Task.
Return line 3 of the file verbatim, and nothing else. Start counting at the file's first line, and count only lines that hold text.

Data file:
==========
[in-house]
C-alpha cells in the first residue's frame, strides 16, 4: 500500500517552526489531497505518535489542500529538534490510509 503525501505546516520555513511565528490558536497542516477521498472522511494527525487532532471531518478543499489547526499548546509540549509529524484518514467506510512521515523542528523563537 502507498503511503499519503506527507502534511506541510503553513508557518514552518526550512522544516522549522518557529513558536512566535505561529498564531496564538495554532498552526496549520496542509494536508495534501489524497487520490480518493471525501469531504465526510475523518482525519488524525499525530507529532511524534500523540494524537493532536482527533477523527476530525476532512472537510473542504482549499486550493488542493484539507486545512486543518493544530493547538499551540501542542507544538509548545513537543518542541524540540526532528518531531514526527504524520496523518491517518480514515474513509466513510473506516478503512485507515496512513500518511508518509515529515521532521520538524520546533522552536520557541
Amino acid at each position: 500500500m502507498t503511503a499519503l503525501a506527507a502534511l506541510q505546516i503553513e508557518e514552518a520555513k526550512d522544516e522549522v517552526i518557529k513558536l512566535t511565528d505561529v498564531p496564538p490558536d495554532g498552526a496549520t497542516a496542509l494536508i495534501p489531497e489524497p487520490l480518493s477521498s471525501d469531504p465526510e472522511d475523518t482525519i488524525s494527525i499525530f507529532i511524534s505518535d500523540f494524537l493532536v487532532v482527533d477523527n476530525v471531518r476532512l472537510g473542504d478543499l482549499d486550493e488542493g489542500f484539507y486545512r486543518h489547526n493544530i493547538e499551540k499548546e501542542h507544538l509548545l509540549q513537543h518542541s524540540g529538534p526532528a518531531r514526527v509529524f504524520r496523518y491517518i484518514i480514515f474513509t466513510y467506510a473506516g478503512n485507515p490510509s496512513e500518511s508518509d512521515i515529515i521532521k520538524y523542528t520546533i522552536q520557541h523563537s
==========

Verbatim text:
Amino acid at each position: 500500500m502507498t503511503a499519503l503525501a506527507a502534511l506541510q505546516i503553513e508557518e514552518a520555513k526550512d522544516e522549522v517552526i518557529k513558536l512566535t511565528d505561529v498564531p496564538p490558536d495554532g498552526a496549520t497542516a496542509l494536508i495534501p489531497e489524497p487520490l480518493s477521498s471525501d469531504p465526510e472522511d475523518t482525519i488524525s494527525i499525530f507529532i511524534s505518535d500523540f494524537l493532536v487532532v482527533d477523527n476530525v471531518r476532512l472537510g473542504d478543499l482549499d486550493e488542493g489542500f484539507y486545512r486543518h489547526n493544530i493547538e499551540k499548546e501542542h507544538l509548545l509540549q513537543h518542541s524540540g529538534p526532528a518531531r514526527v509529524f504524520r496523518y491517518i484518514i480514515f474513509t466513510y467506510a473506516g478503512n485507515p490510509s496512513e500518511s508518509d512521515i515529515i521532521k520538524y523542528t520546533i522552536q520557541h523563537s